Creating Technology for Social Change

Mural-ing Our Way to Data Literacy

Last Tuesday Groundwork Somerville officially dedicated their South Street Farm and with it, the exciting new data mural that the Green Team has worked so hard to finish painting.

The Story

The mural is one of our four pilot Data Murals – an infographic that tells the story of what Groundwork Somerville does. It begins with a man reaching for a basket of veggies. Across his chest it says “healthy food is hard to get”. The story then moves from the cost of healthy food and the number of people with prediabetes to the number of unused lots in somerville and how much land has been reclaimed for urban farming. It shows the mobile market that brings affordable produce to low income neighborhoods (and how many people visit the markets), and shows the number of youth who participate in garden programs and some of the impacts the programming has on them. It then shows a united, healthy and wealthy community.

The Reaction

One woman who saw the mural for the first time sad “I think its great, informative, its easy to take all the information in. I didn’t realize so much land had been turned into veggie beds.” Another man shared, “The mural is what I gravitated to. Especially the part with the number of people served by the outreach market“

And here is Somerville’s Mayor Curtatone talking about how important Groundworks’ efforts are.

You can browse their photos of the event.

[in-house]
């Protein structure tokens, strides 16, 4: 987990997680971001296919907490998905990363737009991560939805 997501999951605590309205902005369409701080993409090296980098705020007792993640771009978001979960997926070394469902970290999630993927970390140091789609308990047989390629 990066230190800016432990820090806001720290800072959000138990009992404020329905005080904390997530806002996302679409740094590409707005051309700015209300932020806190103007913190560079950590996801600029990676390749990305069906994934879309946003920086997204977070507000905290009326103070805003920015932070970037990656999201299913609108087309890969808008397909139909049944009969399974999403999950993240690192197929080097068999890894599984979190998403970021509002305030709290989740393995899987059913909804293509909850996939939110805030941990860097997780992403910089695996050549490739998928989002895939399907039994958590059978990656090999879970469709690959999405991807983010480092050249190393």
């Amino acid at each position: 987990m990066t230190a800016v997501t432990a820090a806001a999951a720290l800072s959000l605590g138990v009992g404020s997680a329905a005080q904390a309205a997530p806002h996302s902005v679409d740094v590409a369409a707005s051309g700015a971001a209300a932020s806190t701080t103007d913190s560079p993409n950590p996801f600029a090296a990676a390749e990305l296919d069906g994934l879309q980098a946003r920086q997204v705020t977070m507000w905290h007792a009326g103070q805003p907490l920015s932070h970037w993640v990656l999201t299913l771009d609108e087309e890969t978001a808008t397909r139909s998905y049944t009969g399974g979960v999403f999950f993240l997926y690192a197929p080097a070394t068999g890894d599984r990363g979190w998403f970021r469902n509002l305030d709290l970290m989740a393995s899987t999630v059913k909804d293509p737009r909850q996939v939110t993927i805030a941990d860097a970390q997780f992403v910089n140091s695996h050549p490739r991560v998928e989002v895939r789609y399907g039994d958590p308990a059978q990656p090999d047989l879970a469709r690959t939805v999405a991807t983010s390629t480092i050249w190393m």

Positive Outcomes

At the event we had a chance to talk to some of the painters, to Groundwork Somerville staff, and to people who were seeing the mural for the first time. We asked them about what story they think the mural tells, what they learned from the mural or from the process of creating it, and what they would change about the process for next time. The response was overwhelmingly positive, and it was encouraging to see that people who were seeing the mural for the first time understood the story that it was trying to tell. Many people learned new facts about Somerville and about groundwork’s successes, and others were impressed by how completely the mural transformed what had been an old rusty fenced-in lot into a welcoming garden space.

One of the most exciting findings for us was that everyone we spoke to who participated in creating the mural said that even though they had never designed an infographic before, they now think they could create their own infographic with other information. This represents important capacity building for the Groundwork Somerville staff (one of whom claims that in general she’s “terrible with data, especially making sense of it” but now feels she knows “how to take data and make a story”) and for the youth who participated. One High School-age Green Team member explained that what he learned from the process is “that by pictures you can also send out a message.”

This is super-exciting!  We just showed that the Data Mural process can:

  • increase data literacy in the general public and participants
  • effectively conveying a story through a data visual painted as a mural
  • change attitudes towards data-driven storytelling
  • bring previously hidden data to the public

We’re still doing evaluation on the other pilot projects, but these are great results to be seeing so early!

This post was written by my collaborator Emily Bhargava, and posted to her Connection Lab blog